The rise of the Industrial Party has been accompanied by a reappraisal of what constitutes an intellectual. Adherents believe the term should not be restricted to the humanist thinkers that have long dominated China’s public sphere. Instead, it should be expanded to include talented individuals from the fields of science and engineering who made contributions to the advancement of science and technology in the New China. Particular favorites include Deng Jiaxian and Guo Yonghuai, two scientists who played key roles in the development of China’s nuclear weapon and space programs. Many young Chinese now argue that these figures contributed far more to national development, possessed far greater political virtue, and better embodied the spirit of “devoting oneself to the ordinary people” than any mushy scholar.
Of course, no reappraisal of China’s socialist period can avoid the question of Mao, and Industrial Party and other, similar articles are often flooded by comments from readers describing how their attitudes toward the former Chairman have shifted.
They talk about how they used to buy into the liberal and right-wing narratives that painted his time in charge as a disaster. When they got older, however, and began to consider not just China’s problems, but global issues from a truly independent viewpoint, they say they realized just how important he was to building the foundations of a strong China and keeping the country free from imperialism.
To borrow a term, what’s happening here is the political maturation of young Chinese. “Political maturity” refers to the ability of citizens to critically analyze and reflect on problems and issues within their own historical and cultural context. Instead of blindly romanticizing the West, liberalism, and capitalism while rejecting the legacy of the Chinese revolution–as the previous generation did–young Chinese are reconsidering their history, civilization, and politics on the basis that the revolution was a major, if incomplete success.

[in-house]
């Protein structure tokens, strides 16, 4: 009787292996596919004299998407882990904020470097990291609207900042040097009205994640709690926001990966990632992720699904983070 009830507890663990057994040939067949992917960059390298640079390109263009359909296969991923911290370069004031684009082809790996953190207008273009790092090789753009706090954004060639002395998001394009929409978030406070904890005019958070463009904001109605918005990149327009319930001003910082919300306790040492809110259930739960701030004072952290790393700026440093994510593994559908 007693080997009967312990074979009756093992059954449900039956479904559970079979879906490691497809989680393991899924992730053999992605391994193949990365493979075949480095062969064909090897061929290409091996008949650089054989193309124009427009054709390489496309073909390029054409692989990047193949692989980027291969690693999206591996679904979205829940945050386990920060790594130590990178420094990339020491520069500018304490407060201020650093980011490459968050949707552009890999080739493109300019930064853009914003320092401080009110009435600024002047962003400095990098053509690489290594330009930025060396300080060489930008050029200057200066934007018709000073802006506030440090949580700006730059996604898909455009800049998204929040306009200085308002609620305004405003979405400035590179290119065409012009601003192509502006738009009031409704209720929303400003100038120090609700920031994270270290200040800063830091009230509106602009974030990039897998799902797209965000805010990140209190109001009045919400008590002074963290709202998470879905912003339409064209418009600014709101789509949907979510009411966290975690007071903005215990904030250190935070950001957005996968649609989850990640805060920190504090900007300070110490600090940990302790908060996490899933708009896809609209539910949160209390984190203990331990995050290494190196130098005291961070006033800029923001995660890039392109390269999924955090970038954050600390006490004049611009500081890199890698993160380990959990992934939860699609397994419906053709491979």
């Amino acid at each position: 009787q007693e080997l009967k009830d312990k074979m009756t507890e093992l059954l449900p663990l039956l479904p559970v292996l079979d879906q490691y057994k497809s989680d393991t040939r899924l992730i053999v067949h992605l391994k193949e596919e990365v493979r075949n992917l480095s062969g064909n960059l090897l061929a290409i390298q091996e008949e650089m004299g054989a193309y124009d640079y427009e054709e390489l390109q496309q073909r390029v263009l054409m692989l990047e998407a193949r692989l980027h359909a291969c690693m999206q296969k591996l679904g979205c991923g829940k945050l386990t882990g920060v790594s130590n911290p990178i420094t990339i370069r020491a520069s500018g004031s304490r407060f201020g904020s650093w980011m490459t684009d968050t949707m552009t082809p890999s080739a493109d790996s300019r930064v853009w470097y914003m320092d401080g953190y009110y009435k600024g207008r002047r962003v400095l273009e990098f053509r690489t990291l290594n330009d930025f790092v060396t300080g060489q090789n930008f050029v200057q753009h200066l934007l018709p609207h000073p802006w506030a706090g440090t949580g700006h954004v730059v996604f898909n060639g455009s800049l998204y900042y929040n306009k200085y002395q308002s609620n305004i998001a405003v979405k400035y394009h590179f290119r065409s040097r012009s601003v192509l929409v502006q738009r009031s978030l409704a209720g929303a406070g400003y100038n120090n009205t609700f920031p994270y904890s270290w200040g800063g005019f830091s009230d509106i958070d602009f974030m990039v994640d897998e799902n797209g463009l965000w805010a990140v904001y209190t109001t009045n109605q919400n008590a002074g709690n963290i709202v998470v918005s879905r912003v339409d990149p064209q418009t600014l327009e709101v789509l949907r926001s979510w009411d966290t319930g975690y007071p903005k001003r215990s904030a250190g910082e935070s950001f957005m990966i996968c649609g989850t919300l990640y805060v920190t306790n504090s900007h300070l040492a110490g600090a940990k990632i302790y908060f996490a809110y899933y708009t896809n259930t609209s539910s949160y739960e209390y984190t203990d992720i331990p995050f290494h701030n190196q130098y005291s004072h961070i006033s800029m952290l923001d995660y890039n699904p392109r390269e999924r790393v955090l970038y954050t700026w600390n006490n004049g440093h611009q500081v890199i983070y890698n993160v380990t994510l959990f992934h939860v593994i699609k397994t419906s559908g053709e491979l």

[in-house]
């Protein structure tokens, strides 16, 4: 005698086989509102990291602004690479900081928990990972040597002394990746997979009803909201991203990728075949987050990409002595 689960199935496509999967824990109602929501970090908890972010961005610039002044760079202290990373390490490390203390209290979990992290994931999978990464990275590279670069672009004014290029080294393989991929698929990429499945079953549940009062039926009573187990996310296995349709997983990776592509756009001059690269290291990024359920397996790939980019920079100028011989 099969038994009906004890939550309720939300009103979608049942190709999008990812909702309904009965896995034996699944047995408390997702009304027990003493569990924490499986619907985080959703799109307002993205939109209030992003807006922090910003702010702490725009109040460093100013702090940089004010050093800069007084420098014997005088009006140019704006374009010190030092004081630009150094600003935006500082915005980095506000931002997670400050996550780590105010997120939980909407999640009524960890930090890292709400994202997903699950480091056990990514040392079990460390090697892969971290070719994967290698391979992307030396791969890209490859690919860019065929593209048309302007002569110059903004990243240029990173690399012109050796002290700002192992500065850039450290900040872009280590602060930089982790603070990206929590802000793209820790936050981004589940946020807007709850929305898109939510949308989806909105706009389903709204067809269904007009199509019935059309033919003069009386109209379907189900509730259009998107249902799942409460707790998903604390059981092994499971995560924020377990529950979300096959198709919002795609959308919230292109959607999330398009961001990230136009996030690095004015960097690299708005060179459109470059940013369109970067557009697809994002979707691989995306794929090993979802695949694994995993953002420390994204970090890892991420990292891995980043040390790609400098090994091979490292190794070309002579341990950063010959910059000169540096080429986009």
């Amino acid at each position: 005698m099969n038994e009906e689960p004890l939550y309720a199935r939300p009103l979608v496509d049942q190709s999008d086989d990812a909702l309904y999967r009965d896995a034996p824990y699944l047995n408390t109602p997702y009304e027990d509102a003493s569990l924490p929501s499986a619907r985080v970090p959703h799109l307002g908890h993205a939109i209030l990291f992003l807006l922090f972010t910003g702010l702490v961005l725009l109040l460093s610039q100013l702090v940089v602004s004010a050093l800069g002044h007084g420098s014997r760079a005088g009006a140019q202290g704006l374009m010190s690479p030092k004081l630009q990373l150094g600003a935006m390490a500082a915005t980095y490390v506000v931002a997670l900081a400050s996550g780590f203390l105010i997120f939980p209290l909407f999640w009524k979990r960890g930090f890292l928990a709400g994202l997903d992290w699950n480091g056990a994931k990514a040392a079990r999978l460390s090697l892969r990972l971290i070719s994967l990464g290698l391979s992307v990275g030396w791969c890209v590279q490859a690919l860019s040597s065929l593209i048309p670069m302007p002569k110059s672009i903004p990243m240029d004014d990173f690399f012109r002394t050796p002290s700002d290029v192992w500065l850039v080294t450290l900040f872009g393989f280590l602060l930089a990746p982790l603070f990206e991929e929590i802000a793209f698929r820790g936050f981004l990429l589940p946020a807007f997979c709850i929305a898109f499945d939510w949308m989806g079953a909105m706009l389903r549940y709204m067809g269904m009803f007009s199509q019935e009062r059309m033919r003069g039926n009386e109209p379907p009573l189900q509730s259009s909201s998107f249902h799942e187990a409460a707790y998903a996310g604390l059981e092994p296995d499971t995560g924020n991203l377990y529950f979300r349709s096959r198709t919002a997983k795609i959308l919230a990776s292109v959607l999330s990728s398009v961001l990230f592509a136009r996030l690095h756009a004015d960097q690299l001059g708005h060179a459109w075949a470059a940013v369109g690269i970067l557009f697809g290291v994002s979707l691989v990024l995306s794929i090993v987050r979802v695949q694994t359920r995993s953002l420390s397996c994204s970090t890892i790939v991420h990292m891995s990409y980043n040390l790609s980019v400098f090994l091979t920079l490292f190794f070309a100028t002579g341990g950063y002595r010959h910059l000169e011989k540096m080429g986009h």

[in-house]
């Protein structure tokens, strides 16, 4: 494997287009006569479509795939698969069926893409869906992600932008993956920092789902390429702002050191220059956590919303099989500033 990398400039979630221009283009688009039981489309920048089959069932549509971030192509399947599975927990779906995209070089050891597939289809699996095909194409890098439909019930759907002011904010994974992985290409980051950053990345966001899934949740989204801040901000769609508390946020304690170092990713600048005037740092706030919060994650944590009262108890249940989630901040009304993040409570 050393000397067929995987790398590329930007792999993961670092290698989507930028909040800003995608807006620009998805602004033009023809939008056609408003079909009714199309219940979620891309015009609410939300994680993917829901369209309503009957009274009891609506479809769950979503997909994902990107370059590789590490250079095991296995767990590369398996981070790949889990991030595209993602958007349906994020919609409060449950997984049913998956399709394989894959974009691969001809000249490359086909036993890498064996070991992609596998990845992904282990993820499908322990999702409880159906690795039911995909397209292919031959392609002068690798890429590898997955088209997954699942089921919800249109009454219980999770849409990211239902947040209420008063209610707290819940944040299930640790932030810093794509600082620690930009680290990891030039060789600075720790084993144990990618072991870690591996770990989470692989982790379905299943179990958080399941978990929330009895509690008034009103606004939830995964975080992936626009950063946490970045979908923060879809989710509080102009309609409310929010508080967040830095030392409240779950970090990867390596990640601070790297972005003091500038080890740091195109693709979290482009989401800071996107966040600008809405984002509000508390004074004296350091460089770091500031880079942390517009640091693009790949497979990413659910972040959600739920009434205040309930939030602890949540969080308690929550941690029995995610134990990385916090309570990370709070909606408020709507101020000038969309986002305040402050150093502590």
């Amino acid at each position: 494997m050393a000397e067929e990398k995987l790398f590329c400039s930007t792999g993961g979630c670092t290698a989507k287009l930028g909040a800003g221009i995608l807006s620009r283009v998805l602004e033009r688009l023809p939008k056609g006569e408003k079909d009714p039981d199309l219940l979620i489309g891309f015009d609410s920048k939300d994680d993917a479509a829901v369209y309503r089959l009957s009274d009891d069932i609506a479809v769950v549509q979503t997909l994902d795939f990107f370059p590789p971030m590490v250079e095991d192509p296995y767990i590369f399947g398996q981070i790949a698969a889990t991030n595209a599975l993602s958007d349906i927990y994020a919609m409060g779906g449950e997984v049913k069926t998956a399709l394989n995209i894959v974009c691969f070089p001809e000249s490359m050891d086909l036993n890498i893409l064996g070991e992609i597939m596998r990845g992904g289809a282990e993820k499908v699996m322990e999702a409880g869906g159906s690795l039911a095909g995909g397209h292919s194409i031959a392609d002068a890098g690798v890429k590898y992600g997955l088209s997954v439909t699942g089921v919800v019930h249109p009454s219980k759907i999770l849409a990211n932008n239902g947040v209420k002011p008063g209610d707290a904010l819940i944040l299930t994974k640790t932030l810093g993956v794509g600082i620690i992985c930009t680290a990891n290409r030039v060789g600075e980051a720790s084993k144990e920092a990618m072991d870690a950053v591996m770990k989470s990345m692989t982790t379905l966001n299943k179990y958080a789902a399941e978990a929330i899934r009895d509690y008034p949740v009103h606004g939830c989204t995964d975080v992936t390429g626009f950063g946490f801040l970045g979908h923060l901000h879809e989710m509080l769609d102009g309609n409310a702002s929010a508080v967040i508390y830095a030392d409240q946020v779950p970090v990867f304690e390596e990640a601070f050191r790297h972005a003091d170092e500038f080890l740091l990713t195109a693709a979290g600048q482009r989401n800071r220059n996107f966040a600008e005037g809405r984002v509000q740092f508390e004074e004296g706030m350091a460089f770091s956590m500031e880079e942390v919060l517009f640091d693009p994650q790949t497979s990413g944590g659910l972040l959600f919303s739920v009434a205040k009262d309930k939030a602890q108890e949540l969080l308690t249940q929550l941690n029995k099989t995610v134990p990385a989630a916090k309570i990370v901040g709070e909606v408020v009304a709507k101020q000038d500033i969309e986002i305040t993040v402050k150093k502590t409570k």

Of course, reconsidering isn’t enough on its own. It’s up to the next generation–of netizens, but also academics, media, and content creators–to keep pushing their understanding of China’s past forward in a rational, logical way. Only then can we develop a discourse about China that is both conscientious and worthy of the name.
Translator: David Ball; editors: Wu Haiyun and Kilian O’Donnell; portrait artist: Wang Zhenhao
Wang Rui is an associate professor of history at East China Normal University.